Gianrenzo P. Clivio, Marcel Danesi & Sara Maida-Nicol
University of Toronto
The immense linguistic wealth of Italy, reflecting her varied and multicentered history, is represented not only by its literary language -- the medium forged by Dante, Petrarch and Boccaccio, and adopted by countless other great writers -- but also by its many regional and local dialects, often so different from common Italian as to constitute in practice separate languages.
The object of this book is to describe and, in as much as possible, account for the linguistic fragmentation of modern Italy, keeping in mind both diatopic and diastratic variation, along with diachrony and synchrony. Numerous maps serve as concrete illustration.
Like any science, dialectology is based on observation, identification, description, experimental investigation, and theoretical explanation of phenomena. It does not make blanket statements about what is "good grammar," as do the grammars taught in schools. It is not a normative, or prescriptive, approach to language; it is descriptive. Indeed, it studies not only standard usage, but variation of all kinds, geographical and social, in the use of language. It is concerned with the structure of languages (or dialects), with how language is used in society, how it is learned, and how and why it changes over time.
Some of the Italian dialects form the speech of a single village or small town, others are in use in metropolis such as Milan and Naples, and a very few others still have achieved the status of a regional language, as is the case of Piedmontese. All of them, however, are well worthy of scientific study, from both a diachronic and synchronic standpoint, for each one is a modern and original form of Latin, as it evolved locally, partly under the influence of various external factors, such as substratum and superstratum languages, and complex socio-historical factors. In the North of the Country, there stands out a compact and generally mutually intelligible vast group of dialects, collectively labelled Gallo-Italic, which in many ways are more akin to Gallo-Romance than to Tuscan Italian. The authors demonstrate that Gallo-Italic should be classified separately from Italo-Romance, which begins south of the famous La Spezia-Rimini line, and be granted the status of a separate Romance language, at least in the sense that Franco-Provençal and Rhaeto-Romansch generally are, not to mention the equally highly fragmented Sardinian.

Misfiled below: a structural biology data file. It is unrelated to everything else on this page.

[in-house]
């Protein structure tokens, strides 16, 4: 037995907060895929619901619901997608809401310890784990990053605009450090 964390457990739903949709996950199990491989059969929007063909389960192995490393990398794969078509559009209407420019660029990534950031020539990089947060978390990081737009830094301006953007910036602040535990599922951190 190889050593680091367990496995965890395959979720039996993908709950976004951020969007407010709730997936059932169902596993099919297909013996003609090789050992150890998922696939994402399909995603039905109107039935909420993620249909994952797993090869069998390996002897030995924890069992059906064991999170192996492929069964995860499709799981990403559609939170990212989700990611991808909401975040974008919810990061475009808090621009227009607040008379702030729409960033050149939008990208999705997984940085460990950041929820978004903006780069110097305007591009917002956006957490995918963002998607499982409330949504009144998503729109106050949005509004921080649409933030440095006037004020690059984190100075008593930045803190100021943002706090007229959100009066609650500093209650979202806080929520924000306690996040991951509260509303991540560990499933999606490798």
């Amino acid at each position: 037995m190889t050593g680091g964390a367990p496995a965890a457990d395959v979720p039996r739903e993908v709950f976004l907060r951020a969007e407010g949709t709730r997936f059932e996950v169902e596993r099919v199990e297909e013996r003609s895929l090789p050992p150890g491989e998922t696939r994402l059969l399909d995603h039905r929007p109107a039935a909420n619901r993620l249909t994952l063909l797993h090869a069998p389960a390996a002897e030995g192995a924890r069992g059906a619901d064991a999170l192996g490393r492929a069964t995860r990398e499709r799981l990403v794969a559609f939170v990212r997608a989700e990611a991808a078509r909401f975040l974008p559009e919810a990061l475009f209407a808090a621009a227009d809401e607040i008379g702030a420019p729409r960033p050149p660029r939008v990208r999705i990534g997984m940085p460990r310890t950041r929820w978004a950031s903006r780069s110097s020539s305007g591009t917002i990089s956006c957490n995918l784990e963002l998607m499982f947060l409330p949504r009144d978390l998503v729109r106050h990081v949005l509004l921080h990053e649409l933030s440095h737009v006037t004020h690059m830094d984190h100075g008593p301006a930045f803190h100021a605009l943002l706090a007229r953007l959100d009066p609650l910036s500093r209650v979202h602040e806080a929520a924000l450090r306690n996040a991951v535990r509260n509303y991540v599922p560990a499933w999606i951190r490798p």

The Tuscan dialects, the basis of the literary language, are conspicuous more by the absence of certain features, e.g. metaphony, than by the presence of any of their own: only their conservative character vis-à-vis Latin makes them strikingly unique. Together with Tuscan go the Corsican dialects and the modern vernacular of the city of Rome (which, in its older phase, was instead akin to the Neapolitan type). South of the Ancona-Rome line, Neapolitan is the best known dialect, the vehicle of an important literature and of immensely popular songs, though it never developed into the regional koine it might have become in the days of the Kingdom of the Two Sicilies. Calabria and Sicily remain linguistically fragmented, though mutual intelligibility among different varieties does not by and large constitute a problem. A technologically trail blazing linguistic atlas of Sicily is now underway, as is a new atlas of Italy as a whole. Other important tools for the study of the Italian dialects are underway.
ISBN 9783862880416 (Paperback). LINCOM Studies in Romance Linguistics 19. 240pp. 2011.